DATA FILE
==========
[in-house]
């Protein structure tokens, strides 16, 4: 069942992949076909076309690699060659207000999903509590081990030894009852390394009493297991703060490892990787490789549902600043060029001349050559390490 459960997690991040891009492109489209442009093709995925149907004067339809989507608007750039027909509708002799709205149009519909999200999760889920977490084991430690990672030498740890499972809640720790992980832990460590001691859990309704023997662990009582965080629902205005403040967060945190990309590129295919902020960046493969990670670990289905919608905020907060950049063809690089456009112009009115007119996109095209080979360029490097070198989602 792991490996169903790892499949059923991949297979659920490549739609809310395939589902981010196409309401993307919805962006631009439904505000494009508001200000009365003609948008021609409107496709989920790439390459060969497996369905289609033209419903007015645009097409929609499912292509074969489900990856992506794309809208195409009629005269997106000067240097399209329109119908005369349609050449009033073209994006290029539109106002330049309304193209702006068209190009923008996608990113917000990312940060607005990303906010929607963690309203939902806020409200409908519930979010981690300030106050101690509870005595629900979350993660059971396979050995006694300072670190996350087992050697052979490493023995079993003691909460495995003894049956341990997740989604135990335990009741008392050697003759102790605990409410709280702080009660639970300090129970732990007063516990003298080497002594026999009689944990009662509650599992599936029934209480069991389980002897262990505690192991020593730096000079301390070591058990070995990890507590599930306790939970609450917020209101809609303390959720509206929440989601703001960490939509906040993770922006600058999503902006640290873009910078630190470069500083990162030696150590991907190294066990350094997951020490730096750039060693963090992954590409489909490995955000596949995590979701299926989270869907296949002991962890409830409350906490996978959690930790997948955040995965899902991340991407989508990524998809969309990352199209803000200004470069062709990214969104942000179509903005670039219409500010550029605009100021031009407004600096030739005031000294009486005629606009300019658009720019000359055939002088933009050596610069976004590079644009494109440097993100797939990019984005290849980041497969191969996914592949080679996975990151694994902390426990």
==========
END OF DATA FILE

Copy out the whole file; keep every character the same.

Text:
[in-house]
């Protein structure tokens, strides 16, 4: 069942992949076909076309690699060659207000999903509590081990030894009852390394009493297991703060490892990787490789549902600043060029001349050559390490 459960997690991040891009492109489209442009093709995925149907004067339809989507608007750039027909509708002799709205149009519909999200999760889920977490084991430690990672030498740890499972809640720790992980832990460590001691859990309704023997662990009582965080629902205005403040967060945190990309590129295919902020960046493969990670670990289905919608905020907060950049063809690089456009112009009115007119996109095209080979360029490097070198989602 792991490996169903790892499949059923991949297979659920490549739609809310395939589902981010196409309401993307919805962006631009439904505000494009508001200000009365003609948008021609409107496709989920790439390459060969497996369905289609033209419903007015645009097409929609499912292509074969489900990856992506794309809208195409009629005269997106000067240097399209329109119908005369349609050449009033073209994006290029539109106002330049309304193209702006068209190009923008996608990113917000990312940060607005990303906010929607963690309203939902806020409200409908519930979010981690300030106050101690509870005595629900979350993660059971396979050995006694300072670190996350087992050697052979490493023995079993003691909460495995003894049956341990997740989604135990335990009741008392050697003759102790605990409410709280702080009660639970300090129970732990007063516990003298080497002594026999009689944990009662509650599992599936029934209480069991389980002897262990505690192991020593730096000079301390070591058990070995990890507590599930306790939970609450917020209101809609303390959720509206929440989601703001960490939509906040993770922006600058999503902006640290873009910078630190470069500083990162030696150590991907190294066990350094997951020490730096750039060693963090992954590409489909490995955000596949995590979701299926989270869907296949002991962890409830409350906490996978959690930790997948955040995965899902991340991407989508990524998809969309990352199209803000200004470069062709990214969104942000179509903005670039219409500010550029605009100021031009407004600096030739005031000294009486005629606009300019658009720019000359055939002088933009050596610069976004590079644009494109440097993100797939990019984005290849980041497969191969996914592949080679996975990151694994902390426990």